Advice from author Eric Barker on how to get along
For every 10 friends you make, you gain one enemy, notes author Eric Barker in his recently published book. “Play Well With Others: The Startling Science That Explains Why Everything You Know About Relationships Is (Mostly) Wrong.”
But in the space between friends and enemies are “enemies”.
A frenemy can be someone you don’t like that much. Some people may even have a medical condition that makes them hard to befriend – one example Barker gives in his book is someone with narcissistic personality disorder.
A frenemy can cause you even more stress than an enemy, Barker notes.
“Why are enemies more stressful than enemies? ” he writes. “It’s the unpredictability. You know what to expect from enemies and supportive friends, but with those ambivalent friends, you’re always nervous.”
You probably have at least one person in your life, such as a close family member or co-worker, who falls into one or other of these categories. In fact, Barker writes, “ambivalent friends make up half of our relationships.”
“Studies show that we see them no less often than friends who support us,” he writes of haters.
The good news is that there are ways to navigate this difficult relationship. Here are three things Barker suggests you do to cope with and even “bring out the best” in a “bad” person or just someone you wouldn’t be attracted to.
For Aristotle, “a friend is another self”. There are 56 studies that support this idea, which is called the “self-expansion theory”. Self-expansion theory posits that people are motivated to make friends in order to enhance their own sense of self.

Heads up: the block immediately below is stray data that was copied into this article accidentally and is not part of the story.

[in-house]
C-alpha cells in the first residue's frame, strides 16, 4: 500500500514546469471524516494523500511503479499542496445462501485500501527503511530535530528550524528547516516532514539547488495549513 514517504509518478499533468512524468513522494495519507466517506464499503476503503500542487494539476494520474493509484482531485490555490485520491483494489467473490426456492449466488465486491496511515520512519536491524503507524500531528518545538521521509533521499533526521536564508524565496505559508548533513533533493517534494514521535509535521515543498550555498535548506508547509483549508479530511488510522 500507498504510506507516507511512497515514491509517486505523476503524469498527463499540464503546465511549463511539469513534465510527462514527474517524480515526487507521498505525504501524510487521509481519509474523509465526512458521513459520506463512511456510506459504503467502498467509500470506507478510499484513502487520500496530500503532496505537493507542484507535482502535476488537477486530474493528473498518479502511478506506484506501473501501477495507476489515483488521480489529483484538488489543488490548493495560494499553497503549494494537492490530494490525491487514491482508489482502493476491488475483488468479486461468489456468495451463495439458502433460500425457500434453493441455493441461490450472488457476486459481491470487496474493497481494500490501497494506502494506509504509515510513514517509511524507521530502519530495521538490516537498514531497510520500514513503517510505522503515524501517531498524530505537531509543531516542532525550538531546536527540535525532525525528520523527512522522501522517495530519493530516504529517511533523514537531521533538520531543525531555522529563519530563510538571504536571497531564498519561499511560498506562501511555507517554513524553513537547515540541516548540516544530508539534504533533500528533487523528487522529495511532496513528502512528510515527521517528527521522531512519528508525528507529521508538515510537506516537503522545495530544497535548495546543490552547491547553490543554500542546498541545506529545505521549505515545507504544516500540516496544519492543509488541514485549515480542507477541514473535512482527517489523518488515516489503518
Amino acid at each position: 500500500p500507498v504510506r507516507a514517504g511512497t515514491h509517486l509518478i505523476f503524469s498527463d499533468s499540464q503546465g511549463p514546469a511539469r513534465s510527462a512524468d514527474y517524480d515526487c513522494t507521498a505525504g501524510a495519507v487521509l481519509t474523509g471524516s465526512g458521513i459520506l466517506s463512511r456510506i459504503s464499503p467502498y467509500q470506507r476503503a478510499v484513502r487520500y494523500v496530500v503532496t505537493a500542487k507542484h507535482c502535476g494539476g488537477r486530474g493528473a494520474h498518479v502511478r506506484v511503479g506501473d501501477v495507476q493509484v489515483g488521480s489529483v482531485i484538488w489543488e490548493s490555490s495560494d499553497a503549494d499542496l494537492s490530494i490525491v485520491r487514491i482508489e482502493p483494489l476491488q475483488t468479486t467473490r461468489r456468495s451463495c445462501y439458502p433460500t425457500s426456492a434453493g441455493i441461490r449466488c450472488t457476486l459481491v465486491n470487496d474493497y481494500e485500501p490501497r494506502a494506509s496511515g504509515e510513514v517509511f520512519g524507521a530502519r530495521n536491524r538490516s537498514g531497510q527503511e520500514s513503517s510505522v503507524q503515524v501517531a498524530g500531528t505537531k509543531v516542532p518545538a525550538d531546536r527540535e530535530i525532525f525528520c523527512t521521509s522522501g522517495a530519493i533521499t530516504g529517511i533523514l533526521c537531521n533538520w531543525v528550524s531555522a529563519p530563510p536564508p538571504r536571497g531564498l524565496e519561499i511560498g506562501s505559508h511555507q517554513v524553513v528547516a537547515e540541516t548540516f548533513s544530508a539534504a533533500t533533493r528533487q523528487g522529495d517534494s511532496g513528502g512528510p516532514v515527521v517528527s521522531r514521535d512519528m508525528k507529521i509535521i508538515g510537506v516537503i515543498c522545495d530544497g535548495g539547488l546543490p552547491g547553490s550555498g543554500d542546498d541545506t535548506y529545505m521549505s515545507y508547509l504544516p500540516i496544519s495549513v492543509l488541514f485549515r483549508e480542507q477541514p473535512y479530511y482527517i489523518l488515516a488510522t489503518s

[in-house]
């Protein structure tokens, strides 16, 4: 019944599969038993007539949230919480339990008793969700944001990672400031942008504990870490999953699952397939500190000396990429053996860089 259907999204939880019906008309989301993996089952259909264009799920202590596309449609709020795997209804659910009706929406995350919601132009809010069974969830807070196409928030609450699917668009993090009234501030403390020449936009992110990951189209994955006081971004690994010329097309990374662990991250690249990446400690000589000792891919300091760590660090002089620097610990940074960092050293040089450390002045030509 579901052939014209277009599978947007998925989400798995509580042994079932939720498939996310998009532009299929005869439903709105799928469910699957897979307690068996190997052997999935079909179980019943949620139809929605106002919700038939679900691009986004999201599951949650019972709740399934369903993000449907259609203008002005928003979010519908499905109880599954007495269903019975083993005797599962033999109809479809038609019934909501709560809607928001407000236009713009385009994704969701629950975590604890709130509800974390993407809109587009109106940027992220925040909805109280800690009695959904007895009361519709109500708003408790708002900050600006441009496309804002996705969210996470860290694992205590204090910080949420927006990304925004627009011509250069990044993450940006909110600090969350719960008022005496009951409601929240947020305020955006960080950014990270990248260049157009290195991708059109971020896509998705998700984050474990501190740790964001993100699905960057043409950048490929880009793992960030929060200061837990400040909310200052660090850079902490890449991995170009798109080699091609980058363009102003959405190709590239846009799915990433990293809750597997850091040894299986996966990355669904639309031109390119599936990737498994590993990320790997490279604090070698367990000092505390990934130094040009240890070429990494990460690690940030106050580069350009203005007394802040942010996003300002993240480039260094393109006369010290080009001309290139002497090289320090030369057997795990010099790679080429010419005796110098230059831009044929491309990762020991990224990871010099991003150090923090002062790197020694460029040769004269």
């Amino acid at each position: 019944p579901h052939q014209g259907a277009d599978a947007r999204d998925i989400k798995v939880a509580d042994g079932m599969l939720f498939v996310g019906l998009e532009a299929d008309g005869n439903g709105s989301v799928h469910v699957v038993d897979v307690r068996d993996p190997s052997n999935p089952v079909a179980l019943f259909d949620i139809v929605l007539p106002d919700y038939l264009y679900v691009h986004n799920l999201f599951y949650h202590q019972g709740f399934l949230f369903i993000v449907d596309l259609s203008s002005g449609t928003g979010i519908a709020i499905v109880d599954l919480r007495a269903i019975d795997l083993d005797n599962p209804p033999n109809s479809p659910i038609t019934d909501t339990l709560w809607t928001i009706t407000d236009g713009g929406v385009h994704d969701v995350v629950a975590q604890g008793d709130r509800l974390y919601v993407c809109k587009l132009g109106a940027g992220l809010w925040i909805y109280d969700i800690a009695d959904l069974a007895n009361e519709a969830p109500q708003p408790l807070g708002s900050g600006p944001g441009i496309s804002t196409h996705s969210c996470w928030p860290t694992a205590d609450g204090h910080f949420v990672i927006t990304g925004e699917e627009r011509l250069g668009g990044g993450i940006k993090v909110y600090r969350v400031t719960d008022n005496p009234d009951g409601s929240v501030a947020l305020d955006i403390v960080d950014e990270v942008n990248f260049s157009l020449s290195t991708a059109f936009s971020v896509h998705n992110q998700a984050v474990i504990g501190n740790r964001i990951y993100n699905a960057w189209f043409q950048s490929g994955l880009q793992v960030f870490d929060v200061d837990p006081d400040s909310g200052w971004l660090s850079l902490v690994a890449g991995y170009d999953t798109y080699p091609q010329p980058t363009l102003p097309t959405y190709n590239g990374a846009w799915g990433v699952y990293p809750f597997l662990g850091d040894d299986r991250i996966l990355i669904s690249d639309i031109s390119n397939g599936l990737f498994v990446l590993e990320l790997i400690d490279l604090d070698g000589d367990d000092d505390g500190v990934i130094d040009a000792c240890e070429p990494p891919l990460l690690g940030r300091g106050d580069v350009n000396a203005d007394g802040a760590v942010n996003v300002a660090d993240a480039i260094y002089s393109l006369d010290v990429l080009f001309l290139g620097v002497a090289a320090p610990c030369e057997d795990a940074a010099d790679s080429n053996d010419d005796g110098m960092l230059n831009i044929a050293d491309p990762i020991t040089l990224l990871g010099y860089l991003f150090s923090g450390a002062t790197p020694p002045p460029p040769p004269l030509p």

“A series of experiments has shown that the closer you are to a friend, the more the boundary between the two of you blurs,” Barker writes in his book. “We actually confuse elements of who they are with who we are. When you’re close to a friend, your brain actually has to work harder to tell the two of you apart.”
So if you’re trying to befriend someone, Barker suggests emphasizing your similarities. Even with a cousin on the other end of the political spectrum or with a combative colleague, you seem to find something you have in common.
The more narcissistic tendencies a person has, the better it works, he notes.
A narcissist loves himself more than anyone else, so if you emphasize a similarity, it’s harder for him to dislike you.
At work or in your personal life, explicitly expressing that you don’t like the way another person talks to you or treats you can be scary or embarrassing. But it can also soften the person who delivered the blow.
“Two critical points when performing this: express the importance of the relationship to you and reveal your feelings,” Barker writes. “Showing anger will backfire, but deception is surprisingly effective. The next time the idiot says something, respond jerkily, ‘That hurt me. Is that what you wanted?”
If the person has empathy, they will back off and rethink their actions, Barker writes.
Someone who doesn’t think about what they say or how their actions affect others may not be used to receiving empathy themselves.
If you remind them that they have a community that cares about them, it might force them to think about how they treat people.
“Remind them of the family, friendship and connections you have,” Barker writes. The default setting for a narcissist isn’t empathy, “so you just need to kick it into high gear,” Barker says..
And if they react positively, be sure to let them know you noticed, Barker writes. “Learn a lesson from training dogs: positive reinforcement. Reward them for it.”
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